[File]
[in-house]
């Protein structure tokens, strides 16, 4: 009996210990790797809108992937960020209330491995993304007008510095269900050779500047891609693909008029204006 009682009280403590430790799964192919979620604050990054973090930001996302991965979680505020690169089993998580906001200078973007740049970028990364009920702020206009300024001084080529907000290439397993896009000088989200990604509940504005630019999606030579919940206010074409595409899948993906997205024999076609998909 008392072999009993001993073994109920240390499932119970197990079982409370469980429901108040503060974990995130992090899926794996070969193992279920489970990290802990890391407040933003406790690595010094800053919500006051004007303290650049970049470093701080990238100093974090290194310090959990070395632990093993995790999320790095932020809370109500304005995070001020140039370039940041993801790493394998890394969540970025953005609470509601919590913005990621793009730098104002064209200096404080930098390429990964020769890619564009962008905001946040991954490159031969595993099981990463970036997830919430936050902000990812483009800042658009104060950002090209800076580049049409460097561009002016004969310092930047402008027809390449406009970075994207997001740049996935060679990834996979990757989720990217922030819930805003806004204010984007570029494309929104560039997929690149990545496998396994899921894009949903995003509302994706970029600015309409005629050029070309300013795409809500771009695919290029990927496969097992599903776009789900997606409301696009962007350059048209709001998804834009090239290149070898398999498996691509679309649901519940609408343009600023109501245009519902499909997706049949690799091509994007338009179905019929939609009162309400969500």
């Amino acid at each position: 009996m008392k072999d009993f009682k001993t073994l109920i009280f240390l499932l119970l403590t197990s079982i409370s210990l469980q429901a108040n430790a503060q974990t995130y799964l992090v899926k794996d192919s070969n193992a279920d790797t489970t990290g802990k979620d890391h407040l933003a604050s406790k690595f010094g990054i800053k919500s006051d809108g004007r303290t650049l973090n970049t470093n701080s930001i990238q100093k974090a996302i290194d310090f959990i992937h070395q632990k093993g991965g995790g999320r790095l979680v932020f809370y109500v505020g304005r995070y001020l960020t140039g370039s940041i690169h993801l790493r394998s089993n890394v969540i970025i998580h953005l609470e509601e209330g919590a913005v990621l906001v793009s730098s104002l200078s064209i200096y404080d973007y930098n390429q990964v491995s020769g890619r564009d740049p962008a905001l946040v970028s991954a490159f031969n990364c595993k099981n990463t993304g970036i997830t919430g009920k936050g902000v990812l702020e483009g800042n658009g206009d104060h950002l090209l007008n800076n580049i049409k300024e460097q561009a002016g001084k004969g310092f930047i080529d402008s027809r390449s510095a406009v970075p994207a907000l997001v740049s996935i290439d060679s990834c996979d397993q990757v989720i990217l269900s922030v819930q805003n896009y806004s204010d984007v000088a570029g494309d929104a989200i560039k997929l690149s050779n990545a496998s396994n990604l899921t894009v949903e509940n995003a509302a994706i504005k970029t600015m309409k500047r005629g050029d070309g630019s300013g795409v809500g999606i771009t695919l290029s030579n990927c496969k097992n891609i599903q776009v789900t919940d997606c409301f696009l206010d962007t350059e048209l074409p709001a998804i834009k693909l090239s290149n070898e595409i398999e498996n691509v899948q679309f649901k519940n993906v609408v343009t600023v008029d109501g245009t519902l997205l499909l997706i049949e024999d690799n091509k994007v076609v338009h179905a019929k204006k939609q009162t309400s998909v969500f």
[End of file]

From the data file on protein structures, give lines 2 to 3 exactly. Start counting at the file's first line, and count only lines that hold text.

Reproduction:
């Protein structure tokens, strides 16, 4: 009996210990790797809108992937960020209330491995993304007008510095269900050779500047891609693909008029204006 009682009280403590430790799964192919979620604050990054973090930001996302991965979680505020690169089993998580906001200078973007740049970028990364009920702020206009300024001084080529907000290439397993896009000088989200990604509940504005630019999606030579919940206010074409595409899948993906997205024999076609998909 008392072999009993001993073994109920240390499932119970197990079982409370469980429901108040503060974990995130992090899926794996070969193992279920489970990290802990890391407040933003406790690595010094800053919500006051004007303290650049970049470093701080990238100093974090290194310090959990070395632990093993995790999320790095932020809370109500304005995070001020140039370039940041993801790493394998890394969540970025953005609470509601919590913005990621793009730098104002064209200096404080930098390429990964020769890619564009962008905001946040991954490159031969595993099981990463970036997830919430936050902000990812483009800042658009104060950002090209800076580049049409460097561009002016004969310092930047402008027809390449406009970075994207997001740049996935060679990834996979990757989720990217922030819930805003806004204010984007570029494309929104560039997929690149990545496998396994899921894009949903995003509302994706970029600015309409005629050029070309300013795409809500771009695919290029990927496969097992599903776009789900997606409301696009962007350059048209709001998804834009090239290149070898398999498996691509679309649901519940609408343009600023109501245009519902499909997706049949690799091509994007338009179905019929939609009162309400969500």
């Amino acid at each position: 009996m008392k072999d009993f009682k001993t073994l109920i009280f240390l499932l119970l403590t197990s079982i409370s210990l469980q429901a108040n430790a503060q974990t995130y799964l992090v899926k794996d192919s070969n193992a279920d790797t489970t990290g802990k979620d890391h407040l933003a604050s406790k690595f010094g990054i800053k919500s006051d809108g004007r303290t650049l973090n970049t470093n701080s930001i990238q100093k974090a996302i290194d310090f959990i992937h070395q632990k093993g991965g995790g999320r790095l979680v932020f809370y109500v505020g304005r995070y001020l960020t140039g370039s940041i690169h993801l790493r394998s089993n890394v969540i970025i998580h953005l609470e509601e209330g919590a913005v990621l906001v793009s730098s104002l200078s064209i200096y404080d973007y930098n390429q990964v491995s020769g890619r564009d740049p962008a905001l946040v970028s991954a490159f031969n990364c595993k099981n990463t993304g970036i997830t919430g009920k936050g902000v990812l702020e483009g800042n658009g206009d104060h950002l090209l007008n800076n580049i049409k300024e460097q561009a002016g001084k004969g310092f930047i080529d402008s027809r390449s510095a406009v970075p994207a907000l997001v740049s996935i290439d060679s990834c996979d397993q990757v989720i990217l269900s922030v819930q805003n896009y806004s204010d984007v000088a570029g494309d929104a989200i560039k997929l690149s050779n990545a496998s396994n990604l899921t894009v949903e509940n995003a509302a994706i504005k970029t600015m309409k500047r005629g050029d070309g630019s300013g795409v809500g999606i771009t695919l290029s030579n990927c496969k097992n891609i599903q776009v789900t919940d997606c409301f696009l206010d962007t350059e048209l074409p709001a998804i834009k693909l090239s290149n070898e595409i398999e498996n691509v899948q679309f649901k519940n993906v609408v343009t600023v008029d109501g245009t519902l997205l499909l997706i049949e024999d690799n091509k994007v076609v338009h179905a019929k204006k939609q009162t309400s998909v969500f």